Unlike divorce itself, Prenuptial agreements (prenups) have not made the transition from a state of taboo to one of acceptance and widespread practice. Prenups are still viewed by society from an emotional, rather than a practical, perspective. But, given the direction that society is heading, this needs to change.
When I asked one or my friends whether she would consider signing a prenup, her immediate response was “No, why would I marry someone that expected a divorce?”, this was followed later in the conversation with “why would I want to marry someone who didn’t trust me to be a decent person?”. These answers are indicative of society’s emotionally based perceptions of Prenups. For many, the mere request for a prenup is a sign that one of the partners is mistrusting, a cheat, or not completely involved or certain of the relationship. They are widely viewed as something only rich people do to stave off gold diggers, or a sign that one of the partners expects the relationship to fail. Some even view a prenup as a sign that the relationship definitely will fail, as if it a curse.
But this is the wrong way to look at it. We live in a world where divorces are increasingly prevalent. Thanks to the introduction of no fault divorces and child support systems, widespread and dewy-eyed belief in “true love”, and the increasing secularization of society, all of us now know atleast one person who has been divorced. I would venture to say that most of us would have close family or friends that have been divorced, let alone those who have personally experienced it. What’s more, marriages break up for many reasons, and not always because one person is at fault. Sometimes both partners are to blame, sometimes the reason could not be helped, and sometimes people just fall out of love. Marriage is no longer a “sacred institution”, and those of us whose marriages do last a lifetime truly are lucky indeed.
Prenups should be viewed in a similar vein to insurance. People do not purchase car insurance because they want or expect to have an accident. People do not purchase medical insurance because they want or expect to get ill. People purchase insurance because crystal balls and fortune tellers are bullshit and no one can predict the future. People buy insurance to protect themselves just in case something horrible and unforeseen should happen. It is not an emotional issue, it is a practical issue. Similarly, Prenups should be viewed as an insurance policy against something horrible and unforeseen happening that causes the end of a relationship.
When a relationship ends, the situation is generally highly emotional, often with one or more of the partners feeling hurt or wronged. This is exactly the wrong time to work out the division of assets, child support, visitation, custody of pets, whatever. These issues should instead be worked out either before the marriage (prenup) or during the marriage (postnup), when there is the ability to work out matters amicably. These matters should be worked out while there is still trust and affection, when both parties are feeling generous and willing to play fair, rather than when people feel hurt and vindictive. Furthermore, you don’t need to be rich to have assets or interests that need protecting. Prenups can concern anything that needs to be divided or sorted out post relationship.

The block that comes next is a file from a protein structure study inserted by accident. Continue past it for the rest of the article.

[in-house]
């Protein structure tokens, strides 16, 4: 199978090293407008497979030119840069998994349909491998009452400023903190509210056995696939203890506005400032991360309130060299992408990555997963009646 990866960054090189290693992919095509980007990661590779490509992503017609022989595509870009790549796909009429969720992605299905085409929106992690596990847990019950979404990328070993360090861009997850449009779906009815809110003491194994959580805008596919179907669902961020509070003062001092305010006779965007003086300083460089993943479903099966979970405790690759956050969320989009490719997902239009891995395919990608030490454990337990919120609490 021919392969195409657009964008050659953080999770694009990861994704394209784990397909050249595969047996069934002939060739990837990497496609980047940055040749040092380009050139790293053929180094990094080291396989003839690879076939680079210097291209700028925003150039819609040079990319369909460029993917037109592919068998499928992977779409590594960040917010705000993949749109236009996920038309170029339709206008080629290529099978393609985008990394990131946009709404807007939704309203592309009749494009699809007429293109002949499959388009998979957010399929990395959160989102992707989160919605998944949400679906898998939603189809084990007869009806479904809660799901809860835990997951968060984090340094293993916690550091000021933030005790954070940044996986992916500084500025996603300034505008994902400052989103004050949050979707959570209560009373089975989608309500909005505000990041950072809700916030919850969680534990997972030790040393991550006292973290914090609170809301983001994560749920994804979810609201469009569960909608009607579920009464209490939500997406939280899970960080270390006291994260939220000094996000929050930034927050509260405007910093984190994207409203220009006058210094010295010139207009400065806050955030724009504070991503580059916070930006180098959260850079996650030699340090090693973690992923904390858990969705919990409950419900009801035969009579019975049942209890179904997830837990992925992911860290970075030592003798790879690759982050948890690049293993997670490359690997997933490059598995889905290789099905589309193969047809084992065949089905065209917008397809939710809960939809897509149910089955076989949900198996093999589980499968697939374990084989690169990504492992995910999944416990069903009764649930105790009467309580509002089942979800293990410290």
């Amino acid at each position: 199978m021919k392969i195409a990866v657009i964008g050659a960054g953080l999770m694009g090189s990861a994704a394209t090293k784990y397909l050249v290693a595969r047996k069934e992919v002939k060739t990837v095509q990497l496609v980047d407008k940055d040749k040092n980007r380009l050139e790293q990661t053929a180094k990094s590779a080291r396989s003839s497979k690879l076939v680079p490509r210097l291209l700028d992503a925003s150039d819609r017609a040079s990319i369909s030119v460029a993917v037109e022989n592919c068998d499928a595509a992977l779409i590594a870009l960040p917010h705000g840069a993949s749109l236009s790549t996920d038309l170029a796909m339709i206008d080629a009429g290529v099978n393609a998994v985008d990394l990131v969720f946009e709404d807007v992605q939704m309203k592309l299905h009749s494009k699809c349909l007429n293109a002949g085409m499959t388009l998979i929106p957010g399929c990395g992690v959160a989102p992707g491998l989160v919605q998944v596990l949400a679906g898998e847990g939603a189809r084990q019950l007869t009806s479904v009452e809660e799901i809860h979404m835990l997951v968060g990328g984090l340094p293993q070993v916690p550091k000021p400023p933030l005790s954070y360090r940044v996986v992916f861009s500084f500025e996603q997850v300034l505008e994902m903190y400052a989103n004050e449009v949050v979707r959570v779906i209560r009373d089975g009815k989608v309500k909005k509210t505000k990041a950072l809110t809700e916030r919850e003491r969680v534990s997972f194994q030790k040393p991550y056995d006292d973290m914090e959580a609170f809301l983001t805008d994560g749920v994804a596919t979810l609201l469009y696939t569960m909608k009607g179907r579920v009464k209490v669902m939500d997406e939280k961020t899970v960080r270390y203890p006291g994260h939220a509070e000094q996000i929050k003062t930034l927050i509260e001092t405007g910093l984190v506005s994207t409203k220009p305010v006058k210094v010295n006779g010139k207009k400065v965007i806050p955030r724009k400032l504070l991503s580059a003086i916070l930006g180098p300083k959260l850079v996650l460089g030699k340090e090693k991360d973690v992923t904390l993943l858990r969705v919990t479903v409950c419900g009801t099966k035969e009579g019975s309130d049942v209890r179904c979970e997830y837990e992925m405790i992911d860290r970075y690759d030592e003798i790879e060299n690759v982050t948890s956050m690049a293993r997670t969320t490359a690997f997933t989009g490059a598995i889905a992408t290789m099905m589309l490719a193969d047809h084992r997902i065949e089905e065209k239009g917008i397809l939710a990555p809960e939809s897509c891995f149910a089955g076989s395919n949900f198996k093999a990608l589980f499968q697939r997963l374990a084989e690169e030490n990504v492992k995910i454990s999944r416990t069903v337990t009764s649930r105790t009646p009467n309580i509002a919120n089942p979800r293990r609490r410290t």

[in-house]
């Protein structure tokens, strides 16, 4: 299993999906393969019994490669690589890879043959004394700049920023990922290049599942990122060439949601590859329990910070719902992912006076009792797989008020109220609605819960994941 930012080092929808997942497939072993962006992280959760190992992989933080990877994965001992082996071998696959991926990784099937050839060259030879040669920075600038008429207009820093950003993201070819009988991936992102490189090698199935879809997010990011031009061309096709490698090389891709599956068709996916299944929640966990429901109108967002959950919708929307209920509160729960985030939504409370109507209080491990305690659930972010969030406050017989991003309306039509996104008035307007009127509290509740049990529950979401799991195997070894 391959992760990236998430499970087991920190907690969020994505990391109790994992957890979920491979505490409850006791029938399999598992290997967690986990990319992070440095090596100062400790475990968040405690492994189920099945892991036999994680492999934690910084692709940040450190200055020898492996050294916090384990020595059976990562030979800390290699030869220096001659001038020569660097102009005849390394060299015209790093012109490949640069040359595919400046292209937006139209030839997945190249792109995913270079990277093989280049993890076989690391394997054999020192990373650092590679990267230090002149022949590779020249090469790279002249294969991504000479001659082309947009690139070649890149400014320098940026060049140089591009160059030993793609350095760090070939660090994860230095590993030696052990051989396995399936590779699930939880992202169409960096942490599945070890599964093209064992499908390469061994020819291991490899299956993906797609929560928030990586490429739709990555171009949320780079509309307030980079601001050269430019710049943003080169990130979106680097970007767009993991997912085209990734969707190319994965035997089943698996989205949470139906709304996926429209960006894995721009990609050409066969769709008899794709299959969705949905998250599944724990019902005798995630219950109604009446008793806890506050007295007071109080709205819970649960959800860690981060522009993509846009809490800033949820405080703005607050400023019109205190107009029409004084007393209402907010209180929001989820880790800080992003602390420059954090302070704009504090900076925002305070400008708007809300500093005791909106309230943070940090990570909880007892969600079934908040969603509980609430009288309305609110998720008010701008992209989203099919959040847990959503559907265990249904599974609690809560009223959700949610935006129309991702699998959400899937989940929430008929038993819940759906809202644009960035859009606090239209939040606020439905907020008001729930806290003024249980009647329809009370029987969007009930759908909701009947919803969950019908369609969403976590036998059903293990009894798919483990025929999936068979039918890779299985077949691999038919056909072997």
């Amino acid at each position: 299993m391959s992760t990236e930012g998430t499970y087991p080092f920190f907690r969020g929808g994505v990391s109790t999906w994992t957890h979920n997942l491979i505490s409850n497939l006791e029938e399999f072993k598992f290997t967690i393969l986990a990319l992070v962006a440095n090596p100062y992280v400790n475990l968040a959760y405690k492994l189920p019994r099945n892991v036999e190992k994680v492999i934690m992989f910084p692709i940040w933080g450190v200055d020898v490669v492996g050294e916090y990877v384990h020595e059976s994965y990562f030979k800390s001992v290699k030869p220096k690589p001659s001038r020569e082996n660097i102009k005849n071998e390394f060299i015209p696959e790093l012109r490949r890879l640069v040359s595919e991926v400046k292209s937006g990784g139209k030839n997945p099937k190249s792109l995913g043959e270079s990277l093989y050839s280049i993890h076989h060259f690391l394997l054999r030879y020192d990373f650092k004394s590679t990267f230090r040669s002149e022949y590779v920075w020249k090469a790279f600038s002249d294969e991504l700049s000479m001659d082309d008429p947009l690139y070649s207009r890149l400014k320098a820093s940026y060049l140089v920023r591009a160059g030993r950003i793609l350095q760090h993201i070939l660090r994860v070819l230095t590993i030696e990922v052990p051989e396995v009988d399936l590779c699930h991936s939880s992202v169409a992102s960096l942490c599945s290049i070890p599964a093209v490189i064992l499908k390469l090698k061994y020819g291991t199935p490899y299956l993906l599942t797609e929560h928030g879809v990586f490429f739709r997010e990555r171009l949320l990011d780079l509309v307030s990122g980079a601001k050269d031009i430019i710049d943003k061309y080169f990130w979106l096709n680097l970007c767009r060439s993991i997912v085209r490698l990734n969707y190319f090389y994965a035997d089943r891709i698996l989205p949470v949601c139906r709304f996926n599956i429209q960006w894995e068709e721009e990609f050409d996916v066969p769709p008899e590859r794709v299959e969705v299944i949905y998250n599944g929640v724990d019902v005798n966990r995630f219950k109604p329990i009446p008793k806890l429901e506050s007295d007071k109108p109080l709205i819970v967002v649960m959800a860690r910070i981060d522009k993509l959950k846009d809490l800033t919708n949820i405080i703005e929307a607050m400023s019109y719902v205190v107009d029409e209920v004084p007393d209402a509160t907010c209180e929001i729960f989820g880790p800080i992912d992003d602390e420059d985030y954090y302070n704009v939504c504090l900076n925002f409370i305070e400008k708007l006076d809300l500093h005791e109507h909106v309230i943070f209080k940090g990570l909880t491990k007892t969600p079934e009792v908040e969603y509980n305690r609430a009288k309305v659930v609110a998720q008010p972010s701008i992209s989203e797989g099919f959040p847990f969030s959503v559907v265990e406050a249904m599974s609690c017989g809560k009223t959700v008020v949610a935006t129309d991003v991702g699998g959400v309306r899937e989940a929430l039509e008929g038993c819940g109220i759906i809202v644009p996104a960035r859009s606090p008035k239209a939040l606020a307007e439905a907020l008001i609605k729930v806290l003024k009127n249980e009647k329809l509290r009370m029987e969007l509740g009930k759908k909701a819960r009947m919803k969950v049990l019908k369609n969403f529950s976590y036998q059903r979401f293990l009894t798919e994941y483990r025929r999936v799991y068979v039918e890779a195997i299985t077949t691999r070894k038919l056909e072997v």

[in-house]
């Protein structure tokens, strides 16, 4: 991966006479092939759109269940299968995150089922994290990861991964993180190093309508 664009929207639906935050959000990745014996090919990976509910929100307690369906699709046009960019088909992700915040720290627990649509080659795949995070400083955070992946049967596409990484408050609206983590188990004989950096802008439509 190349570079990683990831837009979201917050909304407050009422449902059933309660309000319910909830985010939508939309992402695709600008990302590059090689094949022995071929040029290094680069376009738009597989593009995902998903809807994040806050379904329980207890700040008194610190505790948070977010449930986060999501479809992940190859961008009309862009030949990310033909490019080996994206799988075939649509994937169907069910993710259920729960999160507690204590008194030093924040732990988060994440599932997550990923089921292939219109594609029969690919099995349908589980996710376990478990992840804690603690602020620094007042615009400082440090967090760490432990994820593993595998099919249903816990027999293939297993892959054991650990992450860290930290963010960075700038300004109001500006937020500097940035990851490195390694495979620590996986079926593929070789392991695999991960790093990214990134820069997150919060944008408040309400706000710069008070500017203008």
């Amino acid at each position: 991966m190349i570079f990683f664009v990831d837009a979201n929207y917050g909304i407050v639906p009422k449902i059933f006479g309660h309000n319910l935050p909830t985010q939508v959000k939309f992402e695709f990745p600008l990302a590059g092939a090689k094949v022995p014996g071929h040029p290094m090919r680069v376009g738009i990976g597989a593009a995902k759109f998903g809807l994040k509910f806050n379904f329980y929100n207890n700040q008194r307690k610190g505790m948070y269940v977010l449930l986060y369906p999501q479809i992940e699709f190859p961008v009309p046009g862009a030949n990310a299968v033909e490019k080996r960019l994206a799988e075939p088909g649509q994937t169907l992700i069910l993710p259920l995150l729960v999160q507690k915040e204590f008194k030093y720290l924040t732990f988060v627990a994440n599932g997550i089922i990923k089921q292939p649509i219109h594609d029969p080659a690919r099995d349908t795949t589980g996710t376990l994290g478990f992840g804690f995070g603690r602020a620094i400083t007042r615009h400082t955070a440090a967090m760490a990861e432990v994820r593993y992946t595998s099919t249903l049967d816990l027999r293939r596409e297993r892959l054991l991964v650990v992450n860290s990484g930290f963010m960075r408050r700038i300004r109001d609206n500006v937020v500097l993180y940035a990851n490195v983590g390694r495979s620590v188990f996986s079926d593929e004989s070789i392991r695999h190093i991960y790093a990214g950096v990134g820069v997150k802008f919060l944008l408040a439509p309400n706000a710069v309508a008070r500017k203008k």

Some may argue that the needs addressed by a prenup will change as children are born and grow up, fortunes are won and lost, and other aspects of life come and go. This is a valid point. Others will challenge the efficacy of Prenups as they are often challenged and overturned, merely held as guidelines by some courts, and in many countries are completely invalid. This is also a valid point. Furthermore, as my friend pointed out to me, a prenup will not turn a nasty breakup into an amicable split. However, what a prenup does do is give guidelines both for the courts as well as the respective parties. It gives a view into how generous the couples can be before hurt feelings entered the fray. It gives a glimpse of what a fair settlement could be. It can spur on those who may be downtrodden to fight for their rightful share of whatever is on offer. And in some cases, when the split is amicable, it will negate the need to fight over the remnants at all. Could there be a better system? Sure, but right now a prenup is better than nothing.
I understand some people will never be comfortable with Prenups. For them it will forever be an emotive issue, forever linked to rich people and gold diggers, or the idea of an axe hanging over the relationship. But, even my highly religious mother, who has been divorced, has stated that she regrets not having had a prenup. Despite her belief in marriage being sacred and forever, something went wrong, the relationship ended, and she was not protected. This can happen to anyone. And, if the trend of increasing divorce rates continues, more protection or insurance is required. In the future we will have to broach this subject with less emotion and more practicality. In the future we need to get real about Prenups.